I took this picture when I walked to Hyde Park about a week ago. These phone booths, a slightly later iteration of the iconic red "K-series" type first designed by Sir Giles Gilbert Scott in 1924, stand near Marble Arch. They might make a nice backdrop for a tourist photo, but a closer look reveals them to be pretty sad-looking. There's a phone in only one of them, and I wouldn't touch it. The others look like this:
A year ago, there were about 10,000 of these boxes still on streets in Britain, about half of them no longer functional -- they exist for purely decorative purposes. There are campaigners who fight to preserve the boxes, arguing that they're a key component of British heritage, and some are protected under historic preservation laws. Some people have repurposed defunct boxes for uses including miniature lending libraries, art galleries, coffee or phone repair stands and even the "world's smallest nightclub."
I'm all for reusing them, and if they can be maintained, I don't mind having them around. But when they become eyesores, that's another matter. We've got a couple of old phone booths in our neighborhood that are routinely filled with bags of rubbish and plastered with graffiti and fliers from prostitutes. (Ours aren't even this cool 1920s style -- they're more modern ones.)
Apparently local governments have a hard time controlling the presence of pay phones because utility companies are given wide leeway for installing and replacing them -- often with sleek modern pillars covered with digital advertising, which are arguably worse. (Personally, I'd rather have the new pillar than a filthy old disused phone box, but that's just me.) It seems to me there's a gap somewhere in the regulations. If old phone boxes are going to stay on the street for aesthetic or historic purposes, they need to be better cared for.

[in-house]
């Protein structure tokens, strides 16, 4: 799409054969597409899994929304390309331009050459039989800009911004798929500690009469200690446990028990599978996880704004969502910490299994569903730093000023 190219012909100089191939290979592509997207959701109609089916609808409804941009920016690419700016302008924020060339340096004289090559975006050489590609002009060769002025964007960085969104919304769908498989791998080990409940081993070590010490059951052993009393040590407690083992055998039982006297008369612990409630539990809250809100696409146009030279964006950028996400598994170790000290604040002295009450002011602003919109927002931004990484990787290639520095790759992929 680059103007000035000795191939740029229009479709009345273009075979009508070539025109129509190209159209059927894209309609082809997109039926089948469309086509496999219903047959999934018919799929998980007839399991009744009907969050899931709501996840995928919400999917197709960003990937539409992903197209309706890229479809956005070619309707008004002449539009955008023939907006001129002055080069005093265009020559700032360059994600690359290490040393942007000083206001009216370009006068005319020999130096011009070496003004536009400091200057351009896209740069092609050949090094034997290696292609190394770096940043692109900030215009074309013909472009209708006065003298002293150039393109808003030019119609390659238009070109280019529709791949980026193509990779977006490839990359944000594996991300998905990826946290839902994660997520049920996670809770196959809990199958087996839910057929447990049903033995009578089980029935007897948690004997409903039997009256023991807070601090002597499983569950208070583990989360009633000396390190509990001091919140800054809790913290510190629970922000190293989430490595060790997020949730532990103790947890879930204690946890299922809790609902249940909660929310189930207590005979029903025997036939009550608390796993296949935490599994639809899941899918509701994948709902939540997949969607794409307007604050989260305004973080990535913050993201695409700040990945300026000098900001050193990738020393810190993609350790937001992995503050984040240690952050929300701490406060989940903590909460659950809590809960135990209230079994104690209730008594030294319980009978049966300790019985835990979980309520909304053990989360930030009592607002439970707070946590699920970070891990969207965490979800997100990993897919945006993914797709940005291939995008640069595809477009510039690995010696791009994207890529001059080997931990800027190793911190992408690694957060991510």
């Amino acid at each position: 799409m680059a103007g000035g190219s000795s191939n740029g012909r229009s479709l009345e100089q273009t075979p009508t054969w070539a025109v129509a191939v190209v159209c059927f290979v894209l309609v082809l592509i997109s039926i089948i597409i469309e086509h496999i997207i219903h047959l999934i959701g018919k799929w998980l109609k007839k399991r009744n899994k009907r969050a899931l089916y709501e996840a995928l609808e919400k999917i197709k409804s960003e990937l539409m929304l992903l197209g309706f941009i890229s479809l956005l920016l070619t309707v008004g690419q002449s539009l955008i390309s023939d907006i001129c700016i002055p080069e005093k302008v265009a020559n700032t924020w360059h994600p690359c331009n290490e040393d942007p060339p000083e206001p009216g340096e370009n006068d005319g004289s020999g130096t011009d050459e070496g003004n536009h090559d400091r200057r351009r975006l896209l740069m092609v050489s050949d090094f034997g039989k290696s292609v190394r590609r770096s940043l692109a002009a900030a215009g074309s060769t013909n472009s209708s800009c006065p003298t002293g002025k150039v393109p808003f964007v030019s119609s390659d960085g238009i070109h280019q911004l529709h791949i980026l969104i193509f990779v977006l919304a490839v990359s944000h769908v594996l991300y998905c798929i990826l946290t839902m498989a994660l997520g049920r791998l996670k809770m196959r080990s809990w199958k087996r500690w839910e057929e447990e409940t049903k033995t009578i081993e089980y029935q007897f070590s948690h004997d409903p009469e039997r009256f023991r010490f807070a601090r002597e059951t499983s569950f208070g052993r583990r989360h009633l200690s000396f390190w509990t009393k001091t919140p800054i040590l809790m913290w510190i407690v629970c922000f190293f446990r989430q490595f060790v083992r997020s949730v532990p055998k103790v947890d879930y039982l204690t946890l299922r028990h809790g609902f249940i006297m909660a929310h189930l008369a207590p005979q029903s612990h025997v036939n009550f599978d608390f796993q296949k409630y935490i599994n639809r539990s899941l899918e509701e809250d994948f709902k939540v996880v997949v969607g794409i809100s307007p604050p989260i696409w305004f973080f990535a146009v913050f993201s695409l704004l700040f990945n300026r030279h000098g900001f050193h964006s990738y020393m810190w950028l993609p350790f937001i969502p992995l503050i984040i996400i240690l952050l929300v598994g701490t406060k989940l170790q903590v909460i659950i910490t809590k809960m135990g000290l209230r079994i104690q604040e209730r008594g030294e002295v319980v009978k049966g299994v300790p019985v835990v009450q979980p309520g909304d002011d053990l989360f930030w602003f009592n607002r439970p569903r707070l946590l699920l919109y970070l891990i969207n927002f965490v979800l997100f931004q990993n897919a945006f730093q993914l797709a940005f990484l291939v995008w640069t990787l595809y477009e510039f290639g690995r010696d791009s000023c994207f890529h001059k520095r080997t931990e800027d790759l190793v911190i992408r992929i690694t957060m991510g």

As I often say, the only thing people don't do in a British telephone booth is make a phone call.
(In all fairness, this is probably true of phone booths all over the world nowadays.)
This is my purple heart plant, Tradescantia pallida, a cousin of the once-common houseplant known by the dubious name "wandering jew" (Tradescantia zebrina). I haven't seen a wandering jew plant in ages -- seems like they were all the rage back in the '70s. I wonder if it's less cultivated now because of the culturally questionable name?
Anyway, when I washed down all our houseplants on Wednesday, I didn't move the purple heart outside because it's so brittle. But I belatedly realized it was pretty dusty too, so yesterday I gingerly lifted it outside the back door and gave it a good rinse. It's now back indoors unscathed and appears much happier.
We did get rain yesterday -- about five minutes in the afternoon, and a good (but only slightly longer) downpour at about 10 p.m. We're supposed to get more this evening, and temperatures are only climbing to about 76º F (24º C), thank goodness.
Dave and I binge-watched a BBC mini-series called "Years and Years" over the last two days. It's a dystopian look at the near future -- the rise of an autocratic British populist leader (played by our neighbor down the street) and the fortunes of a middle-class family who find themselves suddenly struggling to survive amid bank failures and job and personal losses. We thought it was a brilliant show, though so realistic in places that it's scary. The latter half of the last episode fell a bit flat -- there was a lot to wrap up and it seemed rushed -- but overall it's worth watching, if you have a chance.